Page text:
Lady Snowblood is Toshiya Fujita’s 1973 Japanese exploitation flick that inspired the likes of Tarantino’s Kill Bill and countless other directors, featuring the beautiful Meiko Kaji, also famous as Lady Scorpion, in the central role as a wronged woman seeking revenge tenaciously. The choreographed action sequences of vivid brutality – where translucent blood is sprayed fantastically as limbs are severed – and complimentary scenery – such as blood on snow for a strong contrast – both serve the incredible cinematography for a potent backdrop to stylish execution. From beautiful floral groves to scenic seasides in the foreground, combined with elaborate Meiji furnishings for interiors, this period film – referred to as ‘jidaigeki’ in Japanese – is in no way a shallow production, the set design and fashion are strong enough to contest any Spaghetti Western in visual integrity – a tale of revenge in an anarchistic feudal setting where conventional morals of modernity may not apply (as in America’s frontier).
The aesthetic audacity is at the forefront of the production value now having Lady Snowblood memorable as a cult classic. With a narrative secondary to both the tone and style, Lady Snowblood fully embraces violence creatively and the atmospheric grit of a ruthlessly feudal Japan – it is straightforward revenge plot that’s enthralling for the journey of righteous carnage. As the plot simplistically follows the notion of revenge, so was Lady Snowblood born and raised – a mere vessel of vengeance for her deceased family’s wrath. There’s no deeper allusion through the bloodshed of slashed necks and hacked limbs, Lady Snowblood confidently positions itself as a genre work – a violent revenge-fuelled adventure satisfying one’s sense of personal justice.
The film opens with a fable explaining the circumstances surrounding the birth of our titular character, Yuki Kashima, who’s conceived in prison as a deliberate ploy of her powerless mother – a desperate hope to enable vengeance against those having caused her dire situation. Yuki’s mother was imprisoned for killing one of several criminals who not only crudely assaulted her in every way, they murdered both her husband and son – wrecking any aspiration of family as her meaningful legacy. All that remains is her understandably seething rage and such emotion diverted into engineering her daughter into a destructive vessel of that. Hopeless and subdued from achieving any justice, her only hope is this untainted successor to be trained for such a mission, her daughter an instrument of such carnal bloodlust over more dignified family values since destroyed.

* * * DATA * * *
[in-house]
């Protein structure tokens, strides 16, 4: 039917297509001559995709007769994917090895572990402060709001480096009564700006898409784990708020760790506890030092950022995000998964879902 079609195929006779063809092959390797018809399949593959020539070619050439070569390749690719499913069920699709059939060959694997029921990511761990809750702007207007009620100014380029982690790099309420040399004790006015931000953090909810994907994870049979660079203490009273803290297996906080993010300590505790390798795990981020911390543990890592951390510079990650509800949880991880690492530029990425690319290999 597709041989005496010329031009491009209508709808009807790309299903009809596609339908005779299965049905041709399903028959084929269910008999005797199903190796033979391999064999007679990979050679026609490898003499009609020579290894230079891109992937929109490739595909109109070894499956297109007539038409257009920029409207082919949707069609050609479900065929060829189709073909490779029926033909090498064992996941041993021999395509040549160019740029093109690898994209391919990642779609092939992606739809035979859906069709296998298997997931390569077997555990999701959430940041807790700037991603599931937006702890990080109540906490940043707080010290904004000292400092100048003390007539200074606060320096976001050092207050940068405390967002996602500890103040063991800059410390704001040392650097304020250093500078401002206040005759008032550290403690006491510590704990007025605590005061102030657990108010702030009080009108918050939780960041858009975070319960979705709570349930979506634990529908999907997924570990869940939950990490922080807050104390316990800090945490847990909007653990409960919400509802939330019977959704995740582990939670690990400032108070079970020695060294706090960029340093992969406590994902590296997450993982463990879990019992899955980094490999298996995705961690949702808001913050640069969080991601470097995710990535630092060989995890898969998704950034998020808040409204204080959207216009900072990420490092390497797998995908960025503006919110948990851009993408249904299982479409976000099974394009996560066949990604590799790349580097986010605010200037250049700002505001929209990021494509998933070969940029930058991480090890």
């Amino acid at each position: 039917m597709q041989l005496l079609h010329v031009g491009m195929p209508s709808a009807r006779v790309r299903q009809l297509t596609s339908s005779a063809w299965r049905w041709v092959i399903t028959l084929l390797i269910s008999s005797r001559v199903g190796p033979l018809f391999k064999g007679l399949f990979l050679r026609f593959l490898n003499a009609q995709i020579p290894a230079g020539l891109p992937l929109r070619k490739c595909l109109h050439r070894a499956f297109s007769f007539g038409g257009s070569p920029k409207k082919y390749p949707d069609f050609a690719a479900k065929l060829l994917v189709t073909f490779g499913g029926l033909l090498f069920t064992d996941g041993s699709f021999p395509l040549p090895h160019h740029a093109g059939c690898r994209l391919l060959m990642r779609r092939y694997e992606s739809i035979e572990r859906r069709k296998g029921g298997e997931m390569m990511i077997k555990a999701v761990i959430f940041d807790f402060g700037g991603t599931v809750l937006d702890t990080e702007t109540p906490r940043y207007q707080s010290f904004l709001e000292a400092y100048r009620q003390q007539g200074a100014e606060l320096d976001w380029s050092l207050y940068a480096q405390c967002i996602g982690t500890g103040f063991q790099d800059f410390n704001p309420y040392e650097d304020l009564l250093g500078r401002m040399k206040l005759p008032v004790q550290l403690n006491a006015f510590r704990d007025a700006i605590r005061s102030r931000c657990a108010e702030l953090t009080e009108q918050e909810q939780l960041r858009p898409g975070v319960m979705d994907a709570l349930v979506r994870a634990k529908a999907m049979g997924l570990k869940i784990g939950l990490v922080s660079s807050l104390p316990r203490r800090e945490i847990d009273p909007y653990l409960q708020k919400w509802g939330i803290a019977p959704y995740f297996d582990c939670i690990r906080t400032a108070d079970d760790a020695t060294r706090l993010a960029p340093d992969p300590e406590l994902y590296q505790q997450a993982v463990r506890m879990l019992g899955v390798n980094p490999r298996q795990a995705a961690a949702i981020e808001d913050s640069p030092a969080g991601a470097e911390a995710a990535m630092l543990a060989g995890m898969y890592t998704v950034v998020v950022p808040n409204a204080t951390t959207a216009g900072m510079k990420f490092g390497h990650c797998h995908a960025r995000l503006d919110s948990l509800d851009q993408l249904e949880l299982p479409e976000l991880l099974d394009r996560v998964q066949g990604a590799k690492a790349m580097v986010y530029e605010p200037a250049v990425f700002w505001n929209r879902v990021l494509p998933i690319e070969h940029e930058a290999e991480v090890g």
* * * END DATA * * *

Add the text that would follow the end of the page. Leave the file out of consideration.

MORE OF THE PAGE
Adorned in a white kimono with starkly black obi for the finale, with a dispassionate expression of composed determination, Yuki Kashima’s graceful movements are precise as her focus – a heft on screen in a splendid performance as a dignified assassin whose purpose is immediately felt as charisma as her distinctive figure blooms through the stark visuals . Lady Snowblood’s chromatic figure is deservingly iconic in every respect from an energy channelled into her immense aura of acting talent: her refined posture, intense demeanour, laconic responses, soulful look and confident stride.
Interjected with stills of Kazuo Koike’s original manga that served as the foundation to the film adaptation, Lady Snowblood carries the manga roots proudly and provides an extravagant carnage to indulge our worst instincts – it is undeniably a fun adventure as a pivot into entertainment of guilty pleasure.
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